(Every week on late-night round-up, one of our writers watches a week of one late-night talk show. This week, Steve Heisler watches The Late Show With David Letterman. In two weeks, Todd VanDerWerff looks at The Late, Late Show With Craig Ferguson.)
Watching David Letterman this week, I couldn’t stop thinking about The Larry Sanders Show. Not the single-camera sitcom starring Garry Shandling, but the actual show-within-a-show that the fictional Larry Sanders put on every single night. The HBO series begins after Sanders has been on the air for a few seasons. He’s not as established of a brand as Jay Leno or David Letterman (or, to really demonstrate the show’s age, Arsenio Hall), but he’s definitely comfortable at this point. He knows why people watch the show, he knows what he’s like on camera, and he’s been through the ringer enough times to know when an interview feels special—or how to try his darnedest to make a dull one even better. It’s all routine, and any sort of change is a terrifying prospect. In a later season of the show, a hotshot up-and-coming network exec tries to tweak the Larry Sanders formula, removing the desk and ordering new opening credits. Things don’t go so well; at a certain point Sanders, and the rest of the crew, simply wait it out until they get their show back, until their little domain can feel as comfortable as it always has.
I caught four episodes of The Late Show With David Letterman this week, and with the exception of the warm and chaotic Regis Philbin segment last night, they all felt a little too comfortable. Letterman stuck to time-tested material in his monologue, using his famous “Top 10” segments to expand not the range of topics discussed, but the depth to which they are mocked. He was perfectly content sitting across the desk from some insanely boring human beings and letting them rehash canned anecdotes—his calm reading as disinterest in the interviews. The short sketch segments peppered throughout the week hit one joke very hard, then quickly exited, hoping to get by on premise alone. The show was not bad, not by a long shot. It just felt very par-for-the-course. Letterman started to resemble Sanders more and more as the week went on, even taking on the occasional droll vocal inflection.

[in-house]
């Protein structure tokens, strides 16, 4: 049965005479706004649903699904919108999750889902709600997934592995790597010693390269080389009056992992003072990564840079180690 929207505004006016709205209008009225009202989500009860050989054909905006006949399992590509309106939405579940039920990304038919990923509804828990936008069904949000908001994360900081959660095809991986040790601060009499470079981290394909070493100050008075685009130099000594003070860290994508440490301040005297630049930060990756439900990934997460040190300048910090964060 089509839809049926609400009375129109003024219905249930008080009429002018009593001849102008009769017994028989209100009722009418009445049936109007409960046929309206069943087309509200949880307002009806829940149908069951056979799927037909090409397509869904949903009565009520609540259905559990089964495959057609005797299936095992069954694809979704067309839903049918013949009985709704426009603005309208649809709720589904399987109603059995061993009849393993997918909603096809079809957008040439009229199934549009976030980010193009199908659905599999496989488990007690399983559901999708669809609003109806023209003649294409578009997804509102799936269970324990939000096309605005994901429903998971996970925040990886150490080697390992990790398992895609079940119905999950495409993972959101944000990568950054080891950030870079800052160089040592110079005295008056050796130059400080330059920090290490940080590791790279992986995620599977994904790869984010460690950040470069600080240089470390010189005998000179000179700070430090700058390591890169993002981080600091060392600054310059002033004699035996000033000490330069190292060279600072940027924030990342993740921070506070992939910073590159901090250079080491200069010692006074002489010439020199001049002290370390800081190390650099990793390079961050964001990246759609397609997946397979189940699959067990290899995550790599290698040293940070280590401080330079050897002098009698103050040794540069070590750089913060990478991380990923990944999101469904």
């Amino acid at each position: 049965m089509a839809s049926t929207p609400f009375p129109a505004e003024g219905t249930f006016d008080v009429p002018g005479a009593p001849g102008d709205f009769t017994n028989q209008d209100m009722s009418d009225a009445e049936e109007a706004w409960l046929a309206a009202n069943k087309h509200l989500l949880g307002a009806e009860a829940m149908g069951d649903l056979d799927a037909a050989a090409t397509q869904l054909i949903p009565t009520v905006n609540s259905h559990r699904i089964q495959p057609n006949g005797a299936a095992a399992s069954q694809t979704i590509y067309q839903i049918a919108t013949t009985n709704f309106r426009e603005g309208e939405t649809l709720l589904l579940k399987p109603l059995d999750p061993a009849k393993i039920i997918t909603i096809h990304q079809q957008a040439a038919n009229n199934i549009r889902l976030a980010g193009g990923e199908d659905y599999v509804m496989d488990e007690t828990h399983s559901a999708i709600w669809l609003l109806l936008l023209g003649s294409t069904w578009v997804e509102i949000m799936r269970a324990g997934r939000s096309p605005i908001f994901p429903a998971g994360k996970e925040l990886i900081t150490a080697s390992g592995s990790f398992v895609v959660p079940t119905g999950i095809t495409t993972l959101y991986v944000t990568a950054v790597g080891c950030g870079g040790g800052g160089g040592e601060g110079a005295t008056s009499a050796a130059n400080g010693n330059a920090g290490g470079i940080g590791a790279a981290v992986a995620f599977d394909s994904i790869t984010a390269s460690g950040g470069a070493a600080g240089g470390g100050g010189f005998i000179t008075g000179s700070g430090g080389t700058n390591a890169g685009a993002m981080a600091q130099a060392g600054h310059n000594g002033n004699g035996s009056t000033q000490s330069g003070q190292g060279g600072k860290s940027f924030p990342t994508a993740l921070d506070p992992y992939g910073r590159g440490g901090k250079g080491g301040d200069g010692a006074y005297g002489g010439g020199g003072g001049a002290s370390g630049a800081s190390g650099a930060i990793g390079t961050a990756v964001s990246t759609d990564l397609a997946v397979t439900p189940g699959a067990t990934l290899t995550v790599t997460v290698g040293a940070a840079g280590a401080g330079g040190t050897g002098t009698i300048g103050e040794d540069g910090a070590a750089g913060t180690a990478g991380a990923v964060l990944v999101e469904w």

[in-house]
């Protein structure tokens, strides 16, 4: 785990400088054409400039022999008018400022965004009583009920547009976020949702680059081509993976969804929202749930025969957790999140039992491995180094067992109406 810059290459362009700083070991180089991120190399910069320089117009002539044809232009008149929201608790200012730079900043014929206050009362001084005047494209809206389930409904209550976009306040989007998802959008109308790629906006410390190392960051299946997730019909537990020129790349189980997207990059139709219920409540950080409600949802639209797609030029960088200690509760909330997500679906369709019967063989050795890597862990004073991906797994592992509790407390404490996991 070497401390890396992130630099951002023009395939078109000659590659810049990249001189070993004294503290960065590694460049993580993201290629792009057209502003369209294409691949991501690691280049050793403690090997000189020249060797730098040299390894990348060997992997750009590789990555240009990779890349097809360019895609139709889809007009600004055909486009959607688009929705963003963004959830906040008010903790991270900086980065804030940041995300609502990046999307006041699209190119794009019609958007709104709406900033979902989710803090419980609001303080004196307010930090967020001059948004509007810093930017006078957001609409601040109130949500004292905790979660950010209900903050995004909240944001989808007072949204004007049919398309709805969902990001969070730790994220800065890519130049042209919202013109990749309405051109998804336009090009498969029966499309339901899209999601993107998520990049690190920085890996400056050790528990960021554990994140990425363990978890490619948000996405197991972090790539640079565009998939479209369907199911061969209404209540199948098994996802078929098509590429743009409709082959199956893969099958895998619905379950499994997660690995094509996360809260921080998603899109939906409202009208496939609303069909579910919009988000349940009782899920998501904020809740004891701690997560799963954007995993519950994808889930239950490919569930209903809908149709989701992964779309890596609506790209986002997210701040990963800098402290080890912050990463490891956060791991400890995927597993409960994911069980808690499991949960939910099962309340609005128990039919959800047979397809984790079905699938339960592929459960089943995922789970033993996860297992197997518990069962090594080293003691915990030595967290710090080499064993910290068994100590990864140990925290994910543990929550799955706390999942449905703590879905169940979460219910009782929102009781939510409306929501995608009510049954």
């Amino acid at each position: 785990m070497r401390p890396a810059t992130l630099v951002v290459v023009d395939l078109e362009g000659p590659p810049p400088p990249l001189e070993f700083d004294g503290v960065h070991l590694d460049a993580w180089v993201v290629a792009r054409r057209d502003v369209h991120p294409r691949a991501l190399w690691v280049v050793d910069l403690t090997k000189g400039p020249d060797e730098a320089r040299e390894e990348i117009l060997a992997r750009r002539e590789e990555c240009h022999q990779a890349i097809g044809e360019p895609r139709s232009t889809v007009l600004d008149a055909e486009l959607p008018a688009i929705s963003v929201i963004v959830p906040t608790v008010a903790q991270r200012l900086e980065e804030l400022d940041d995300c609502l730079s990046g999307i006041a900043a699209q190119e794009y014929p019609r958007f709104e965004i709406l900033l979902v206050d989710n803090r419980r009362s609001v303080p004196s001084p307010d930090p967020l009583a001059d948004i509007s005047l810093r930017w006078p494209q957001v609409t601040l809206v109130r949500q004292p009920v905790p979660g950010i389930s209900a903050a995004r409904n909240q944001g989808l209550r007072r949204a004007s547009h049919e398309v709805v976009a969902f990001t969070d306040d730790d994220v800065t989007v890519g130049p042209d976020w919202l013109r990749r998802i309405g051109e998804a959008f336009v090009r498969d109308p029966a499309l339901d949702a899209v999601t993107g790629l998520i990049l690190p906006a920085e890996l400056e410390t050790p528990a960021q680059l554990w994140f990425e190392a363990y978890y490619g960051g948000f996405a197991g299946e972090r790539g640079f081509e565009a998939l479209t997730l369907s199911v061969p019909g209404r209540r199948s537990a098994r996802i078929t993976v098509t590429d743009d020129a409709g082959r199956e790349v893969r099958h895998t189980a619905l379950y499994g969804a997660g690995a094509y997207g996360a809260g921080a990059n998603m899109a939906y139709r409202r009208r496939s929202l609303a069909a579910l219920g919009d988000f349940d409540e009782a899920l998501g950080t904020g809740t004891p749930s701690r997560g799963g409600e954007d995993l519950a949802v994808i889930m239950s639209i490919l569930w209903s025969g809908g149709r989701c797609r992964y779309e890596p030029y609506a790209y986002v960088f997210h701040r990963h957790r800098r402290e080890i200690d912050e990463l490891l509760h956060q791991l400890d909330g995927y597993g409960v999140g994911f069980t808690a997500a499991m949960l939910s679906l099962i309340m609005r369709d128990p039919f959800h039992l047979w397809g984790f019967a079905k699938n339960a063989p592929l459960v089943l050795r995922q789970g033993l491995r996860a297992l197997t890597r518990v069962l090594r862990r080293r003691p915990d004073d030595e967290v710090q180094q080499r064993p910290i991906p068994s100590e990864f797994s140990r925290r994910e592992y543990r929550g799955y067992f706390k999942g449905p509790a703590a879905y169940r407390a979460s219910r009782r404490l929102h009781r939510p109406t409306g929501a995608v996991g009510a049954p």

I might be saying all this because I recently re-watched the entire Larry Sanders Show, but within the first few minutes of Monday’s episode, the comparison jumped to mind. This is also the first time I’ve regularly caught Letterman in a while. I’d grown up watching the show every once in a while, mostly because my mom was obsessed with Letterman (right up until she saw a live taping and noticed what a dick he was when the cameras weren’t rolling). But I was more of a Conan O’Brien guy, and nowadays I religiously watch The Daily Show, catching Colbert Report and Conan whenever I can. I feel like because my Letterman viewings are so spread out, his mindset at the time is all the more pronounced. It’s like not seeing an old friend for years, only to run into him at the mall and noticing his hair’s super long. It’s been growing every day, but he and his family probably don’t wake up every day and marvel at the new millimeter.
This old friend sure seems to love finding topics of conversation and mining them dry. Every one of the four monologues I saw had a joke about Chris Christie’s weight, like comparing the midnight raids in Zuccotti Park to Christie’s midnight raids on his refrigerator. There was plenty of time spent mocking Herman Cain for his epic inability to recall Obama’s policy on Libya, and jabs at Newt Gingrich’s very slim chances at getting to the White House. Monday’s “Top 10” was entirely devoted to the name Newt itself, imagining what the world would be like if every single person was named Newt. Number one: Newt Perry is not going to be the President. And yes, Rick Perry was another topic of conversation. In fact, it felt like Republican-bashing week on Late Show, with Letterman digging up bits about Dick Cheney (regarding the shooting in the White House) and the party in general (regarding having any shot at the White House). Yes, you read that right, the jokes remained pretty much the same, with only minor tweaking happening to the setup and punchline. The repetition continued into moments before and after interviews, too. Letterman spoke at length about the fact that this was Regis Philbin’s last week, calling that show’s producer Michael Gelman a “beady-eyed little weasel” two days in a row. When one of the “Top 10”s, devoted entirely to Letterman’s forthcoming appearance on Regis & Kelly, joked that he’d be introduced on the show as Conan O’Brien, he was quick to follow up the next day with a joke about being confused with O’Brien on Regis & Kelly.